Remember the rating agencies? S&P? Moody’s? The folks who rated all that subprime paper Triple-A?
Well, the Fed’s baillout program is going to be issuing a lot of new asset-backed securities, which means the rating agencies are about to be busy again. In fact, the Wall Street Journal estimates that they’ll make $1 billion of fees rating the paper produced in the latest bailout programs.
What will the Bailout Bonds be rated? Whatever. As we’ve learned, the ratings don’t mean squat. Because as it gradually becomes obvious that the bonds don’t deserve whatever rating the agencies were paid to give them, the bonds will be put on “WATCH.” And then when every sucker who still owns the bonds has lost all the money it’s possible to lose, the bonds will be safely downgraded.
So here’s a proposal: Let’s save ourselves a billion. Let’s just rate the bonds “WHATEVER.”
“WHATEVER” has a nice ring to it. WHATEVER won’t trick people into thinking that a Triple A or Triple B is somehow a safe investment. WHATEVER will save us the trouble of ever having to secretly downgrade the bonds by putting them on “WATCH” or, horrors, actually downgrading them.
WSJ: The new rescue effort, run by the Federal Reserve, kicked off Thursday with bond deals totaling more than $7 billion. Each bond issue will need to be blessed by at least two of the three big rating firms: Moody’s Investors Service, Standard & Poor’s Ratings Services and Fitch Ratings…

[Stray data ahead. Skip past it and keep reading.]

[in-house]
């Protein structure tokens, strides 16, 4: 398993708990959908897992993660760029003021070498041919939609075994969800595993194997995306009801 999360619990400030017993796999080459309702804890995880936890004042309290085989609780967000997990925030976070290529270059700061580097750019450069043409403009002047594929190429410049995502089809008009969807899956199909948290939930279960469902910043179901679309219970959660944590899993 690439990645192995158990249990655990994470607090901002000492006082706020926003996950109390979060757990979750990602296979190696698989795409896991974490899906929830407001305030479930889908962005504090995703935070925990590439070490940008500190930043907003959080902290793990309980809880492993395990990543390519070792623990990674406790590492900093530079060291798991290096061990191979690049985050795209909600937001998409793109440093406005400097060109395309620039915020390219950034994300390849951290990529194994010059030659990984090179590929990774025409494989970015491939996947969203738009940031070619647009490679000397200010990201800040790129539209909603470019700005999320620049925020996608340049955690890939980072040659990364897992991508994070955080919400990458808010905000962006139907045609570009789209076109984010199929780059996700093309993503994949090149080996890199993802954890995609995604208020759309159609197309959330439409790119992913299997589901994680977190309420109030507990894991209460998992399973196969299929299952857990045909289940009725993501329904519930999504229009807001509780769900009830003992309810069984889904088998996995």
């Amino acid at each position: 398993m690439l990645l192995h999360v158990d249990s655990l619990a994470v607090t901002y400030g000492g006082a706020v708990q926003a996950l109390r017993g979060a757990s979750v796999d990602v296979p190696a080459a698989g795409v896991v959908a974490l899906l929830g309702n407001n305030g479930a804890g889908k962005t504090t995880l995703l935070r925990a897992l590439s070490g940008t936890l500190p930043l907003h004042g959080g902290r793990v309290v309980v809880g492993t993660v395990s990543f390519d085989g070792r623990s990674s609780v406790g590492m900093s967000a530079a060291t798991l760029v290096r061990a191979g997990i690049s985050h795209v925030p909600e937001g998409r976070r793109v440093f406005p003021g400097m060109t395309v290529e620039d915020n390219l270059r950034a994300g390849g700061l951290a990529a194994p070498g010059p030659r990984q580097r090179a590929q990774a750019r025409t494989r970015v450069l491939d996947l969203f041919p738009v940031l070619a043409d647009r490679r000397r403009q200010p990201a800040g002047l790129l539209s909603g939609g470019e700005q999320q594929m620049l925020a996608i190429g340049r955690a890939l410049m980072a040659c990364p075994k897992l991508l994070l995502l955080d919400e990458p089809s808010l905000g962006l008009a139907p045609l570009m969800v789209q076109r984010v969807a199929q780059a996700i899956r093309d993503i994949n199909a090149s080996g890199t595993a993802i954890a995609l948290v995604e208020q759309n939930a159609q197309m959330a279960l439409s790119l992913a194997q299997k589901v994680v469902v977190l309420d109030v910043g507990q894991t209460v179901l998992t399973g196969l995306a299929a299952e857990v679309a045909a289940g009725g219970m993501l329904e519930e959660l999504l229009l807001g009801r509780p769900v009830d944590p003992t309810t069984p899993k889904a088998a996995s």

Under the so-called Term Asset-Backed Securities Loan Facility, or TALF, the Federal Reserve will lend money to investors who buy securities backed by such things as auto, student, small-business and credit-card loans. But the government, hoping to protect itself from losses, will allow its money only to be used to buy securities rated triple-A by the ratings services.
Rating services typically charge $40,000 to $120,000 for every $100 million in so-called structured-finance securities they rate. For the initial $200 billion portion of TALF, that translates to $80 million to $240 million. If the program is extended to $1 trillion as the government plans, those fees could skyrocket to anywhere between $400 million and $1.2 billion…
They are still paid for their ratings by the companies whose bonds they rate, a potential conflict of interest. And much-anticipated competition for the three companies has failed to materialise so far.
“Until the rating firms bite the bullet and develop forward-looking signals and methods, it’s going to be same old, same old, and their models can be gamed,” says Ann Rutledge, principal of New York structured-finance advisory firm R&R Consulting and a former credit-rating analyst.
*UPDATE: S&P spokesman Ed Sweeney says the Wall Street Journal article is inaccurate and includes a link to a fact sheet (PDF).
We have a number of issues with this article, but the most egregious one is the gross exaggeration of our fees on standard ABS. The article failed to point out that S&P has been paid less than one basis point – or .01%, – for its TALF work and, in fact, we have caps on our fees on asset backed securities.
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